The terms emergence and emergent behavior are increasingly being used in SoS contexts. While the concept of emergence and its derivative terms has a long history in science and technology, to this day there is no single, universal definition of emergence.
The concept is often illustrated, however, by examples such as the following:
- The behavior of a human brain cannot be known or predicted from a detailed knowledge of the neurons that comprise it.
- The social behavior of a bee population is not predictable from knowledge about individual bees.
- The way in which any given human culture puts together words and rules of grammar is not predictable from knowledge about the alphabet it uses.
In SoS contexts, the recent interest in emergence has been fueled, in part, by the movement to apply systems science and complexity theory to problems of large-scale, heterogeneous information technology based systems. In this context, a working definition of emergent behavior of a system is behavior which is unexpected or cannot be predicted by knowledge of the system’s constituent parts.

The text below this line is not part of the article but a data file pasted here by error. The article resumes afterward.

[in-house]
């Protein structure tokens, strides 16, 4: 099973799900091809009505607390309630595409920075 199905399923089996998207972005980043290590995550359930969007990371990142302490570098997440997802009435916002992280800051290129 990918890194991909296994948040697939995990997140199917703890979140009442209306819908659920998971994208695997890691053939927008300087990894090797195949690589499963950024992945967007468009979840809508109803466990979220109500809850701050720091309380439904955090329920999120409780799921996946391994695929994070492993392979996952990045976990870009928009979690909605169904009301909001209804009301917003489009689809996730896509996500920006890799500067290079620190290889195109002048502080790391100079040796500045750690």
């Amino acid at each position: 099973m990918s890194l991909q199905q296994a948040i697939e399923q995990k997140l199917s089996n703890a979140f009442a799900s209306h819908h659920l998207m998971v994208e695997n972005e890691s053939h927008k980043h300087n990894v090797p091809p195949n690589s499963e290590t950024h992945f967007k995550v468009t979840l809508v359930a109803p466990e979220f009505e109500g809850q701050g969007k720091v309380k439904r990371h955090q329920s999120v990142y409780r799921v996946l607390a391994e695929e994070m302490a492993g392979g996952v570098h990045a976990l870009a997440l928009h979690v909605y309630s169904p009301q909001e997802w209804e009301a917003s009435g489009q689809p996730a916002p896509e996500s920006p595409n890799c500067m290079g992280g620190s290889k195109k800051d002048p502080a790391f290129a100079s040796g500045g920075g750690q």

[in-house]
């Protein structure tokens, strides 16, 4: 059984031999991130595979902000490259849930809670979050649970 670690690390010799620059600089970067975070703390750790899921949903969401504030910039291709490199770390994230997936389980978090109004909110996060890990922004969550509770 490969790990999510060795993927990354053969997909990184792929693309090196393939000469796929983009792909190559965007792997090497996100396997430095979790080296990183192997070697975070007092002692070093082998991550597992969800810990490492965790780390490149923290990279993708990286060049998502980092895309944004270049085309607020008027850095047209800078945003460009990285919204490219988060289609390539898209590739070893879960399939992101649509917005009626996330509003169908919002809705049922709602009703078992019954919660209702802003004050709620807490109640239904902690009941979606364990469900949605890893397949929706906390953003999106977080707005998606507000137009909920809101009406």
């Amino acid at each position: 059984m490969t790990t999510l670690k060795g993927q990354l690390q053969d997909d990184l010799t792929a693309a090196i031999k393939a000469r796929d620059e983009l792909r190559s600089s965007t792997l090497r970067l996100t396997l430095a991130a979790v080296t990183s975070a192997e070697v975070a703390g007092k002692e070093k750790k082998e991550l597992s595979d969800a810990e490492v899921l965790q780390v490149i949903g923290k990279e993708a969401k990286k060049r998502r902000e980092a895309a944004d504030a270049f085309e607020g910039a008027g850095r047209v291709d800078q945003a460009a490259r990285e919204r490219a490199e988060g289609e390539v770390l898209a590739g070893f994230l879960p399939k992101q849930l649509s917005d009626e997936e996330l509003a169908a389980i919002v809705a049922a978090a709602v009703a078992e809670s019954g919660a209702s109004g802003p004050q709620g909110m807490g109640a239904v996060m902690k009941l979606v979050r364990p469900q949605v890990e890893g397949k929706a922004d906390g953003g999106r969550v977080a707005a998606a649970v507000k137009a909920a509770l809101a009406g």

Another point of view is that SoS show emergent attributes, such as execpected structures and behaviours.
Generally, emergence is reached by collaboration of the constituent systems within the SoS which is necessary to adress the uncertain environment an SoS typically is operating in. This goes so far, that even the actual state of an SoS can be impossible to grasp at a
moment of time due to its complexity.
SoS takes place in environments where uncertain factors caused by people can occur and directly influence the system. The System of Systems then automatically adapts its behaviour to the new situation.
- US Department of Defense, Systems Engineering Guide for Systems of Systems, 2008
- Sauser, Boardman, 2008.